- CHARITY BENEFIT
In July of this year, Mayor Michael Bloomberg decided to slash $64 million dollars from the “Advantage Program’s” $140,000 budget. This rent subsidy kept as many as 15,000 formerly homeless men and women from returning to the streets. As of now, there are about 43,000 homeless walking the streets, the most since the Great Depression, and this includes 17,000 children, according to the Coalition for the Homeless. Adding to this problem, is that landlords and building owners around the city are known to be warehousing rent regulated units until they can be added to the market rate stock, in part due to vacancy decontrol.
Vacancy in Manhattan is around 1 to 2 percent; the number of empty and unoccupied units is considerably much higher. Apartments are simply being warehoused to allow the real estate industry to argue that renters are willing to pay the current going rate for market-rate rentals. There have been demands for the city to step in, but the landlord’s financial incentives and a slow-moving system of city policies, have added to the paralysis of any progress. The New York City Economic Development Corporation, formed in 1991, who is supposed to govern the sale of abandoned properties to private developers, receives private funds, which means it is under no obligation to release the names of the new property owners.
There is also the continuing problem of illegal hotels, which continues to be a favorite practice of building owners of rent regulated apartments; to clear out their units while at the same time, earn top dollar renting out space to tourists, often creating safety concerns, along with the explosions of harassment by management towards the tenants. In the summer of 2010, tenants rights groups celebrated when the illegal hotels bill was signed in Albany, believing it would take a bite out of the problem. But according to City Limits Magazine, the Mayor’s Office of Special Enforcement has written over 1897 citations, with more than 97% coming after May 2011, when the law went into effect. Despite the law and the ensuing crackdown, the problem, continues to allow building owners to bleed affordable housing out of the rent regulated market, and it is only picking up speed. Susan Stetzer, the District Board Manager for Community Board 3, was quoted as saying that, “The new law seems to have no effect.” Part of the problem is that OSE is underfunded with very few inspectors for all five boroughs. The other problem is that the fines handed down for these violations is a flat rate of about $800 dollars, no matter how many units are being used or for how long. There is a bill currently moving through the City Council which would fix the latter situation, but the over burdened staff of OSE will continue to hamper efforts at enforcement. This Mayor has yet to address this situation. With businesses like Airbnb continuing to act as enablers to landlords looking to break the law, this will escalate. Their CEO, Brian Chesky, admits that building owners who use the site can bring in $20,000 worth of tourist traffic – to the chagrin of anyone living nearby.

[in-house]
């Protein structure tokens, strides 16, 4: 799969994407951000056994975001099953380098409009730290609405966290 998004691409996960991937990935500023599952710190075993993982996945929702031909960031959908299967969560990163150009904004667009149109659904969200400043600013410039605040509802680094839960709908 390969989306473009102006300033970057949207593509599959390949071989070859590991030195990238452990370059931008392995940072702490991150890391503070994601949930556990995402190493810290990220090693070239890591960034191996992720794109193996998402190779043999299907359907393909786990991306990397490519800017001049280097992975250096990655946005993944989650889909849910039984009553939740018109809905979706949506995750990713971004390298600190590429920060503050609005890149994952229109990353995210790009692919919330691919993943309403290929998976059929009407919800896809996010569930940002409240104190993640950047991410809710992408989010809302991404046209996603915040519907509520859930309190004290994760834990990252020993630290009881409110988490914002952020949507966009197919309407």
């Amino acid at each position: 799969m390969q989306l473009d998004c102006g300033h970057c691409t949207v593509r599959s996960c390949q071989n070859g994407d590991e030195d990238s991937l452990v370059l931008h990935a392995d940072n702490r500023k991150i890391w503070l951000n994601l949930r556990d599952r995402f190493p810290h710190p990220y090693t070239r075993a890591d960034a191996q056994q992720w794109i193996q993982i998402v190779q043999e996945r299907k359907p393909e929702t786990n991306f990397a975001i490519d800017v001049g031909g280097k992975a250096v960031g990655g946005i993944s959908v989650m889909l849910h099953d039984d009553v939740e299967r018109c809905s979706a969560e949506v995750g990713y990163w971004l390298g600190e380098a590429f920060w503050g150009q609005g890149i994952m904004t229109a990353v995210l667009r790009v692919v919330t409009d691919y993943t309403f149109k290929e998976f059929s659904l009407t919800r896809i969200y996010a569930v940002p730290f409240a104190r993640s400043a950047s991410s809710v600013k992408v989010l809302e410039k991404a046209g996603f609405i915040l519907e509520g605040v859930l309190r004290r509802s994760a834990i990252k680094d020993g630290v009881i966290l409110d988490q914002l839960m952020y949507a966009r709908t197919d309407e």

And finally, the Rent Guidelines Board approved the latest round of rent hikes this past June. For one-year leases, renters can expect an increase of 3.75%, while two-year leases can expect an increase of 7.5%. All told, rent regulated tenants remain in the crosshairs of the real estate industry, which seems intent on making New York a museum city with buildings for display and transient use only, and the working class priced out of town, altogether.